Coincidentally, one of those five minutes was just the other day. In this show he was interviewing Richard Briers, an actor that I, like many people in Britain, loved for his various comedic roles and children's TV narration. During the show, both interviewer and interviewee were challenged to boil an egg. Slater admitted to being 'disgusted' by eggs and, more amazingly still, that he had never boiled one before. Pulling faces like a spoiled child when he was made to crack the top off his egg didn't endear him to me any further.
Imagine my surprise then, when I found in this book instructions for how to boil an egg. I'm never a fan of recipe books that do that any way - I find it the literary equivalent of teaching your grandmother to suck them - but in this instance, it made me mistrust the author in addition to disliking him. Worse, it comes in a whole chapter of egg dishes where he also tells you how to fry them. Like with boiling them, I can't honestly believe that anyone could need this instruction but, if they did, I'd feel very sorry for them following this advice. Olive oil is not the thing to fry eggs in and only somebody who didn't like eggs could advise such a thing.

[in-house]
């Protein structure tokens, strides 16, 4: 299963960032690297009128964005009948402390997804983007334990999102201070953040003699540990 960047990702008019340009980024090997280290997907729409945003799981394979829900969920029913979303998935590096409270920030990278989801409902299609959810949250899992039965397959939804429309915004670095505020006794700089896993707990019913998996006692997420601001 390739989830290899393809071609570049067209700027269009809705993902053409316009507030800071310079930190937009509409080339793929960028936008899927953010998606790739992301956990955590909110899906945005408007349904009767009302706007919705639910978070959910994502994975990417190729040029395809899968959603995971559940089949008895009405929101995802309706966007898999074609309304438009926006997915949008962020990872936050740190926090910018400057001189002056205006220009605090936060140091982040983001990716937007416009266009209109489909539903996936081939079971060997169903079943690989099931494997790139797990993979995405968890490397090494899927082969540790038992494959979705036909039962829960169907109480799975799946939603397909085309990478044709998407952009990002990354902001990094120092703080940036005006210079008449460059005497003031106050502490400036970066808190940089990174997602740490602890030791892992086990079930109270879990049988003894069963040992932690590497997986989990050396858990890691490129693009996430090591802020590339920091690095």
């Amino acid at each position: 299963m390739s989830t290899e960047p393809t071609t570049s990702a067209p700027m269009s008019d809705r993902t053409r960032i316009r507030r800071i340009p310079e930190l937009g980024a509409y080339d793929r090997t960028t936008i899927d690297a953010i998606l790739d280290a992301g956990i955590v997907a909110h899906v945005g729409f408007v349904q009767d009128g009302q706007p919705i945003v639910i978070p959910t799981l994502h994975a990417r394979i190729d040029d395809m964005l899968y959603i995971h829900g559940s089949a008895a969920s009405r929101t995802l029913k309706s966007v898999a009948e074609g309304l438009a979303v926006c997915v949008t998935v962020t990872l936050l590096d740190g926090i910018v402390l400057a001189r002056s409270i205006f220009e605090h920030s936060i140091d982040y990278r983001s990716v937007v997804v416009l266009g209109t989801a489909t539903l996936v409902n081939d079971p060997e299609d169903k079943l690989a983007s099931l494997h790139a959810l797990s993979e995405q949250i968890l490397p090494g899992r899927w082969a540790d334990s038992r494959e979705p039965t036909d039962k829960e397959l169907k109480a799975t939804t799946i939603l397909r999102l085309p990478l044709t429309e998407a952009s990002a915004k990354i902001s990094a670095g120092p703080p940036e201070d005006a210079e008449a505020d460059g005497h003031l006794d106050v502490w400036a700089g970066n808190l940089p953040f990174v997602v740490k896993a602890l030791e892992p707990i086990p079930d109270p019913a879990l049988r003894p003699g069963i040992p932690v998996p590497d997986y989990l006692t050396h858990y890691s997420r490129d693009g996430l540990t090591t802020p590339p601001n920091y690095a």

Further on, the author gives us a recipe 'inspired by his time in Goa'. This consists of a tin of sardines and some curry powder. I imagine whichever Indian chef 'inspired' this dish would want to join me in punching Nigel Slater in the face if they ever read this.
In light of my confession at the beginning of this review, it may seem odd that I should read two of his books in as many months. The simple truth is that friends and family asked for them as gifts and I took the opportunity to see what the fuss is about. I acknowledged in my review of The Kitchen Diaries that Slater is a gifted writer but I wondered who the book was aimed at. The recipes included here, again, offer nothing to anyone with rudimentary cooking skills and yet the writer's arch-middle-class persona probably precludes him from inspiring others to cook in the way that, say, Jamie Oliver does.
I think I may finally have the answer: Nigel Slater is a sop to the converted, a comfort blanket for the modern British 'foodie'....more
I've long held that the savoury is overdue a revival. I now wonder whether if this little book were reprinted it might just prompt such a revival. SavI've long held that the savoury is overdue a revival. I now wonder whether if this little book were reprinted it might just prompt such a revival. Savouries are the (THE) legacy of Victorian and Edwardian dining to British food: a small, salty and/or spicy dish, often whimsically named that could be served before or after the sweet course or as a standalone snack.